You can’t fake an infection, can you?

No one who decides to take a sick day on a whim ever calls the boss and tells them they have an infection and can’t come in today. It’s always a cold or 24-hour flu or food poisoning, embellished with a little fake, feeble cough, as if that proves you’re really sick.

But you can’t fake an infection, which is what had Paul Pierce in the hospital for a couple of days this past week. The Celtics have that much going for them in their effort to convince everyone outside of New England that they aren’t tanking this season.

It’s been hard watching the C’s struggle through this 17-game skid. Some might call it embarrassing, but the team has played as hard as it can throughout the stretch, so it would be unfair to label them an embarrassment. The players are obviously frustrated, and I doubt Doc Rivers has been getting much sleep lately. If the organization has decided to tank the season, it’s clear no one wearing green and white or sitting on their bench got the memo.

Pierce was back on the court Friday against New Jersey. If management was seriously engaged in tanking, they could have and would have held him back until next week’s All-Star break. It had already been about seven weeks since he was originally sidelined by a stress reaction in one of his feet, so what was another week?

Instead, a lot of Celtic fans, myself included, are now having a stress reaction of their own, worried that his return will mean enough wins to reduce Boston’s chances in the NBA draft lottery and their chances of drafting their first franchise player since Pierce himself fortuitously dropped to them with the No. 10 pick.

We are willing to endure a dismal season and the accusations of a tank job despite getting burned, and burned badly, in 1997. That was the year M.L. Carr took a ship that was already sinking and drilled a few extra holes into the hull in hopes of increasing Boston’s chances of winning the draft lottery and its prize, Wake Forest man-child Tim Duncan. Carr did his job. The Celts won 15 games and had the most ping-pong balls in the lottery. The Celtics had not one, but two, picks in that lottery. Duncan was as good as ours, and Rick Pitino gave up his status as King of Kentucky to join the Celtics with visions of him and Duncan raising several more championship banners to the rafters.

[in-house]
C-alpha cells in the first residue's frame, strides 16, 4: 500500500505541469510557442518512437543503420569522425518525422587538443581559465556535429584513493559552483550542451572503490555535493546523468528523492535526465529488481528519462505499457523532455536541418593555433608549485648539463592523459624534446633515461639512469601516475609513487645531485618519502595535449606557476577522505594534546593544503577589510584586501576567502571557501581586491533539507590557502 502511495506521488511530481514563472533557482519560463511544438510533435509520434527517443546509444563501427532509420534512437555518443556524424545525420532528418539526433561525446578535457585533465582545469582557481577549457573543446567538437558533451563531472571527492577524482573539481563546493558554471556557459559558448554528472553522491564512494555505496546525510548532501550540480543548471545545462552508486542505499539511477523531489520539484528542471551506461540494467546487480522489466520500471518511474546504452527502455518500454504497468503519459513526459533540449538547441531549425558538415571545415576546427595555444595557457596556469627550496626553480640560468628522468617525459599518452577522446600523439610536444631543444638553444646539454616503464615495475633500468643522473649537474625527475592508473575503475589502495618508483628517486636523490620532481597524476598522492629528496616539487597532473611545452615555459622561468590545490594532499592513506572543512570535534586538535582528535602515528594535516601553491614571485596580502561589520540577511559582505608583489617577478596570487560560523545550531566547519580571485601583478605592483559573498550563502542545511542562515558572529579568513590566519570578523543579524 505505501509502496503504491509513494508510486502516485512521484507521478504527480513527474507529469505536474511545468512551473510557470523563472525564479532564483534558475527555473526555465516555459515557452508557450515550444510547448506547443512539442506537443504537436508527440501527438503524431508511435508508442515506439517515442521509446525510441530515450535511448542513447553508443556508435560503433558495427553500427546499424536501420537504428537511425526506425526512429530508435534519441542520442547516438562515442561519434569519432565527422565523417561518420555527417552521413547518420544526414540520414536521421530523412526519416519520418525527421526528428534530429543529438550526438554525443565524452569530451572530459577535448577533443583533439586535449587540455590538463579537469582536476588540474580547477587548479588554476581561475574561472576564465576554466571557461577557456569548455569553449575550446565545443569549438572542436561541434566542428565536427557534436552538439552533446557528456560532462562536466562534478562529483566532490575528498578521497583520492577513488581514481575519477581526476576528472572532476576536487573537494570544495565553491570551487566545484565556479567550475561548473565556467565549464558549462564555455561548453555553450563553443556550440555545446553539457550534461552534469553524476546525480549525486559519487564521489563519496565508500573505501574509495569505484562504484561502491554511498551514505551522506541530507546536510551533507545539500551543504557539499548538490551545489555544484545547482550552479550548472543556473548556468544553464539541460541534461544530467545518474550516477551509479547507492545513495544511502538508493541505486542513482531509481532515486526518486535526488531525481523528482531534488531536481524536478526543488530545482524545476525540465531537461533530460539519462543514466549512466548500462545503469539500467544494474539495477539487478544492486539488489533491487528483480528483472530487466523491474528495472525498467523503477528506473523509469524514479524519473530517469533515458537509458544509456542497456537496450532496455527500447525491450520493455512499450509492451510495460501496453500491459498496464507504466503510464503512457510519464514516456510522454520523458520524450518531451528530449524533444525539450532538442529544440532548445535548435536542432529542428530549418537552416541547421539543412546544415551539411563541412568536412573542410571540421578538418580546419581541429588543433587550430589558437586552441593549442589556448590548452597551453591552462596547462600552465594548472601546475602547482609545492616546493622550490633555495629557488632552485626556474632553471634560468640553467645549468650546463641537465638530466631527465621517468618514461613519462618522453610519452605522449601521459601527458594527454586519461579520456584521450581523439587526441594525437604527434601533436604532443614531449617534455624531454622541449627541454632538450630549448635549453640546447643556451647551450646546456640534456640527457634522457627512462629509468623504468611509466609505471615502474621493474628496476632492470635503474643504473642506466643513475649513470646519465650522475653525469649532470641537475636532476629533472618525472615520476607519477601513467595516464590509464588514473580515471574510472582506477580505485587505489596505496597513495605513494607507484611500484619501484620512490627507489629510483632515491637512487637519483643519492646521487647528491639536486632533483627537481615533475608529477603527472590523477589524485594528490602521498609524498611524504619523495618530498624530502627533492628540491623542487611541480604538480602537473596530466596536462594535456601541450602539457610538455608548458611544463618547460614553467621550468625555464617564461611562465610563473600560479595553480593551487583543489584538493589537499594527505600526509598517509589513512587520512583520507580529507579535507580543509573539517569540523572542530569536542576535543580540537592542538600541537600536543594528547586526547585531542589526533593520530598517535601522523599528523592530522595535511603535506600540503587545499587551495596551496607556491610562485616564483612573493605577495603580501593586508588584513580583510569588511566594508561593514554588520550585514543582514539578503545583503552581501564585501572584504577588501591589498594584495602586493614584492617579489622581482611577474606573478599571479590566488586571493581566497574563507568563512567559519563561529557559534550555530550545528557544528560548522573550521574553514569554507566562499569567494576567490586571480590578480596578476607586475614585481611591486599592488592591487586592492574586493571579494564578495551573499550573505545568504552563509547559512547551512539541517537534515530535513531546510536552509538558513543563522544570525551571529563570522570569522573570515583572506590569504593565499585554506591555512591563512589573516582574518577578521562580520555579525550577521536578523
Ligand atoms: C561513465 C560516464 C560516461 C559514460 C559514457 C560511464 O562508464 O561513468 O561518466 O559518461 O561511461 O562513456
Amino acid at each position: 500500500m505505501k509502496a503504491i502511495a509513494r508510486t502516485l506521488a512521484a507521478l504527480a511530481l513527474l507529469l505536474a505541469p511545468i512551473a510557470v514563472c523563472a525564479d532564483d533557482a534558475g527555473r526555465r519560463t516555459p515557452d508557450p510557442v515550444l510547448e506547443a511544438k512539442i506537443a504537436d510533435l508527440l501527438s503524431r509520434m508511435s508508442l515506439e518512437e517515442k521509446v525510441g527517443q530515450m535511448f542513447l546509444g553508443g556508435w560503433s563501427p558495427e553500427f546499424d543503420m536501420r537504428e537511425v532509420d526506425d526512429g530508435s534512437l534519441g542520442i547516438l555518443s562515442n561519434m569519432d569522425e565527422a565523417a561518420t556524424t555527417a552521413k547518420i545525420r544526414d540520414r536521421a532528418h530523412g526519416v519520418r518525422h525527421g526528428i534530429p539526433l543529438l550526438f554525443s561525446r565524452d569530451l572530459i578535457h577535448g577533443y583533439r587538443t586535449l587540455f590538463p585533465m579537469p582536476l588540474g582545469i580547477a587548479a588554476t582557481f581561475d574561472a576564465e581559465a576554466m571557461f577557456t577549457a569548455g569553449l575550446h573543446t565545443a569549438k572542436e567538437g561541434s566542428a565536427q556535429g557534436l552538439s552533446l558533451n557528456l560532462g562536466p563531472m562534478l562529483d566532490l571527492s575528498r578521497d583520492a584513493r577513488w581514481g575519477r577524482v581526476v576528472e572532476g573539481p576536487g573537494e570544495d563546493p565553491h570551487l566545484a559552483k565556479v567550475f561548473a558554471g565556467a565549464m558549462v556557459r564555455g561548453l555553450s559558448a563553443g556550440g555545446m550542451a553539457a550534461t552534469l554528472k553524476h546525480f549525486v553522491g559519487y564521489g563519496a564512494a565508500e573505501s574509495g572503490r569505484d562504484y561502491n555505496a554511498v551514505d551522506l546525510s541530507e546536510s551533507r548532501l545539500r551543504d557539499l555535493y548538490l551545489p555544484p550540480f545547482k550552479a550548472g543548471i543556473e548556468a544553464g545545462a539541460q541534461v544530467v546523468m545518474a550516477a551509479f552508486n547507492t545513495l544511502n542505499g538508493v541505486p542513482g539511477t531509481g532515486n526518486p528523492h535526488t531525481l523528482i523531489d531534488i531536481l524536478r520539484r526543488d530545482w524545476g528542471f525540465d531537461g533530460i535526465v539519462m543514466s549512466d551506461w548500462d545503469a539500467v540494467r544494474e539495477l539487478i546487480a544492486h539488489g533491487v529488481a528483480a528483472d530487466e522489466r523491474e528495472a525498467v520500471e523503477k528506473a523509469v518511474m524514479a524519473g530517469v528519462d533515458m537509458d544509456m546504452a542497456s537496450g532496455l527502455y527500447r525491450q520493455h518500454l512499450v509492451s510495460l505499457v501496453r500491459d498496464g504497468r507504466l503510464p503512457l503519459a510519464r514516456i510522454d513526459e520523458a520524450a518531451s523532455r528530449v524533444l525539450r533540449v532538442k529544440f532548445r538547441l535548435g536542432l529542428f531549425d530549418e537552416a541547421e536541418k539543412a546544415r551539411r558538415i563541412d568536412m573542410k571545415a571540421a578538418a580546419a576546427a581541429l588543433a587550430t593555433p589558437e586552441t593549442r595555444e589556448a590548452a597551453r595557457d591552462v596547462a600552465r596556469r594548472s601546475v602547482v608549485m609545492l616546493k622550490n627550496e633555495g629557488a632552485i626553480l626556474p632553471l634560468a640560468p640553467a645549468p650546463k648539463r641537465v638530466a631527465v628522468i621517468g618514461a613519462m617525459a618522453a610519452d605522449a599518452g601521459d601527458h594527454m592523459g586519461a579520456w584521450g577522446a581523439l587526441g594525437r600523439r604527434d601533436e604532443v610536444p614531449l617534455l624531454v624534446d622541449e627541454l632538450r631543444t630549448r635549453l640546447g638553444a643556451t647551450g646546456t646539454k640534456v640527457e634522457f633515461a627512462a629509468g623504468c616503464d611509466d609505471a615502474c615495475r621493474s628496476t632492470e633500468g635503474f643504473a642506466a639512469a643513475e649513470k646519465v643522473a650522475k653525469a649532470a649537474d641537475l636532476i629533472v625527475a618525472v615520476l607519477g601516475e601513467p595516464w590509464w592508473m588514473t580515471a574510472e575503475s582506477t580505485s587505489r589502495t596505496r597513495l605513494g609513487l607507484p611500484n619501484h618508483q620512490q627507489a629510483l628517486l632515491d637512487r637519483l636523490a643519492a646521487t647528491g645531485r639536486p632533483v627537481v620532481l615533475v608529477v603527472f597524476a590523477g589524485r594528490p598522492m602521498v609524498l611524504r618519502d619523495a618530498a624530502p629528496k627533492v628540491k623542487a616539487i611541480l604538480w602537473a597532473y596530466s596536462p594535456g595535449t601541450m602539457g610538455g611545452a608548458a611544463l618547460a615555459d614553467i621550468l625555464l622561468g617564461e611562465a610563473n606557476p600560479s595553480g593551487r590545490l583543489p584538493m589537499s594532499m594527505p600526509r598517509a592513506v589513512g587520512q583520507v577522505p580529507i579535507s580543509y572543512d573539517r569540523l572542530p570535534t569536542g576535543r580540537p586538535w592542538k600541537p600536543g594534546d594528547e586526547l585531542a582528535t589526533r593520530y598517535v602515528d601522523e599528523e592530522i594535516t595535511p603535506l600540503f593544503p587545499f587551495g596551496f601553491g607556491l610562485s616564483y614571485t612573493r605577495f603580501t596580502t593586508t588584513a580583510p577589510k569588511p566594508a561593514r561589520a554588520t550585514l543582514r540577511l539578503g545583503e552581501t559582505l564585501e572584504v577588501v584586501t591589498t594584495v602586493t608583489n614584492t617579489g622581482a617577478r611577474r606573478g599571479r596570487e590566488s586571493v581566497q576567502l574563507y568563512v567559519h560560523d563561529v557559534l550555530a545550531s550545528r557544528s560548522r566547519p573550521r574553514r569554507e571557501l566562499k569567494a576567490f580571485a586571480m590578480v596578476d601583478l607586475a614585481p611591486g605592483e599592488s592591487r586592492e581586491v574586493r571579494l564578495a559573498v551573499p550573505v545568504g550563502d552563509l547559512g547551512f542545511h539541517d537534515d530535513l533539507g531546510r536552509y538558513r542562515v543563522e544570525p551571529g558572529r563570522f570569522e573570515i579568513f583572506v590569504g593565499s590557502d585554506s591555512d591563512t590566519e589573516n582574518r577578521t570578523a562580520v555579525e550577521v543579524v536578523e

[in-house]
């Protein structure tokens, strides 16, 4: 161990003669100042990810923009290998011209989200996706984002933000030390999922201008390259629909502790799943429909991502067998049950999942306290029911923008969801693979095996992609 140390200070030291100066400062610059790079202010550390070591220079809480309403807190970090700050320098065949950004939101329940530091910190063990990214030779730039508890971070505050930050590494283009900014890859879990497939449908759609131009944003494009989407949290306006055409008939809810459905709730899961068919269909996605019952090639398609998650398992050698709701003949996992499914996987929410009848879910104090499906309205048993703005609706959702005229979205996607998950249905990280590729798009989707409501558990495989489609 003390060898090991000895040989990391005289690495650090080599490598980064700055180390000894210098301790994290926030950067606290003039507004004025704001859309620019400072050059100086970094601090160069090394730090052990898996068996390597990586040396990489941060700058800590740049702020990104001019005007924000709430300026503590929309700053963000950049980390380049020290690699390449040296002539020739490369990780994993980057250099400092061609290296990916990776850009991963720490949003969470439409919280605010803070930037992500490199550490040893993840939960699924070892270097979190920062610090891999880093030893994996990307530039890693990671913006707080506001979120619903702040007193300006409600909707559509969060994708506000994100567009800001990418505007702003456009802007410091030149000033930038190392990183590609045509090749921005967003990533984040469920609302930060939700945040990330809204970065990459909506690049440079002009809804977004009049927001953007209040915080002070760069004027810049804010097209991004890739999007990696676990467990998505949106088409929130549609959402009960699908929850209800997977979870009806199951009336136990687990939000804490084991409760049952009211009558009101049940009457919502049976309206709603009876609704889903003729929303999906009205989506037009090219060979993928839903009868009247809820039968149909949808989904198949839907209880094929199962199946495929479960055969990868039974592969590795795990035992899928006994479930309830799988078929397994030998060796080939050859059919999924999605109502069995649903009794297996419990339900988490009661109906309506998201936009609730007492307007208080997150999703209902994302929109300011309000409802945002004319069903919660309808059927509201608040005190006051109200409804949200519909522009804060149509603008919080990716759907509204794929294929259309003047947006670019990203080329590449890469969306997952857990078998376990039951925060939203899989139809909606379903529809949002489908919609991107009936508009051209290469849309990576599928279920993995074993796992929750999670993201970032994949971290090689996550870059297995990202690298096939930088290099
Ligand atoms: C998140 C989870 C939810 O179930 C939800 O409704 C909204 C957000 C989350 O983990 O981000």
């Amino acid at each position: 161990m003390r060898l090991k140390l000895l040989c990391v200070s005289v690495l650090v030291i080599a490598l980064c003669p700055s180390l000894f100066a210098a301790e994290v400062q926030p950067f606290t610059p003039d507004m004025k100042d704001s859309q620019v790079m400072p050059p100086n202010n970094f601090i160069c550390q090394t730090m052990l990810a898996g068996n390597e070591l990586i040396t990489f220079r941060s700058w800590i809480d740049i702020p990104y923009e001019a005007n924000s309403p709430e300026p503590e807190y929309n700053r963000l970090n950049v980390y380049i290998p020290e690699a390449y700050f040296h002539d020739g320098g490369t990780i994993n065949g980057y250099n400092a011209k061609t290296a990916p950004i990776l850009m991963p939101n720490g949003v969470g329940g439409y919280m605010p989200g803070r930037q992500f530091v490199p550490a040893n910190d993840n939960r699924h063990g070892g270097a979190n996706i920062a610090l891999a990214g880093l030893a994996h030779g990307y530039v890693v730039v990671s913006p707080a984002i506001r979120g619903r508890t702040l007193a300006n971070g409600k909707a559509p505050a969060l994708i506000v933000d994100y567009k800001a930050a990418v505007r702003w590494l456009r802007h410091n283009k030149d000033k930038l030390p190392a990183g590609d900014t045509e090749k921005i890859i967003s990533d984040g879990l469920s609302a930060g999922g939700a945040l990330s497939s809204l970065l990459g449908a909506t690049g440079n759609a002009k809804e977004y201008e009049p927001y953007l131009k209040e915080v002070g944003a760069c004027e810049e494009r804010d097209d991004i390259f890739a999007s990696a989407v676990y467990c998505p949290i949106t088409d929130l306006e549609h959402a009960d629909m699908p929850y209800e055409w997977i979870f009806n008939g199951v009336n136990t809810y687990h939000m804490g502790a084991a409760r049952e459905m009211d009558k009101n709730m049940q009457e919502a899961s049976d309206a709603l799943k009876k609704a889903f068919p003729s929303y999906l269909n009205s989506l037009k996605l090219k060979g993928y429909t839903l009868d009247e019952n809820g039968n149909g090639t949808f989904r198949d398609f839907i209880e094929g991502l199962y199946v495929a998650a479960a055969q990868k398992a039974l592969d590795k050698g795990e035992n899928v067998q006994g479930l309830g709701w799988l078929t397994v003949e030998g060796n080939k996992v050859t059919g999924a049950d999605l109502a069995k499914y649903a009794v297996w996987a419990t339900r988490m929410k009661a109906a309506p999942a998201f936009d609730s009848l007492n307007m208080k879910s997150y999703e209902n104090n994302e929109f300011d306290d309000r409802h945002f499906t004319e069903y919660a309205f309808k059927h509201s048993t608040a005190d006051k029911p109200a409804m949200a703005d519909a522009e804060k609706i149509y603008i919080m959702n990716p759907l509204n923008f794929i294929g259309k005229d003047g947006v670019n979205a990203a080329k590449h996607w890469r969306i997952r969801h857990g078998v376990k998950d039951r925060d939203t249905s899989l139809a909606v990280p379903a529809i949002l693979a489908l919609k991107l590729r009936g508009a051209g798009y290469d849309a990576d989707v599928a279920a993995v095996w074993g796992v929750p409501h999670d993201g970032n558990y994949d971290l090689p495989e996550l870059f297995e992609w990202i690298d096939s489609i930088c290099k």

One of Pitino’s first acts as Celtic coach and president was to send Carr to the lottery at league headquarters during the 1997 playoffs. Why he sent the symbol of Celtic futility rather than, say, Red Auerbach to oversee the turning point in the franchise’s history remains a mystery to this day.

In fact, the whole 1997 lottery remains shrouded in a mysterious haze for many shell-shocked Celtic fans. By my recollection, NBA commissioner David Stern introduced each of the team representatives that day, and when he got to the Celtics, M.L. flashed a grin and did that cheesy double-point thing that Isaac did at the beginning of every Love Boat episode. Well, that’s probably not what happened, but that’s the way I choose to remember it.

Then Stern opened the envelopes with the team logos inside and up popped Lucky the Leprechaun at No. 6 and No. 3. M.L.’s expression went from Ted Lange on the Love Boat to Leonardo DiCaprio on the Titanic in .05 seconds, and the rest is history.

So obviously, there are no guarantees. But Oden and Durant are the closest to sure things that the Celtics have had a chance to get your hands on in a long time. Honestly, when was the last time they were able to sign a major free agent or trade for one?

If you listen to Mike Gorman and Tommy Heinsohn, it’s only a matter of time before the quintet of Rondo, West, Green, Gomes and Jefferson makes everyone forget about D.J., Ainge, Bird, McHale and the Chief. They’ve all got bright futures ahead of them, no doubt. Green and Jefferson may even play in a few All-Star games. But none of them is the dominating presence in the paint that this team so desperately needs and that Oden will provide. And none of them has the potential to be as unguardable as Durant already is, let alone is going to be.

Best case scenario without Oden or Durant, the Celtics are probably looking at 10 more years of mediocrity. With one of those guys, there’s a very good chance they rise out of that mediocrity in the next three or four years and become a perennial contender. Heck, it’s been 20 years since the Celtics were serious contenders. We can take a couple of more months of losing for some hope, can’t we? Just keep M.L. as far away as from the lottery as possible, please.

Randy Whitehouse is a staff writer. He can be reached by e-mail at [email protected]

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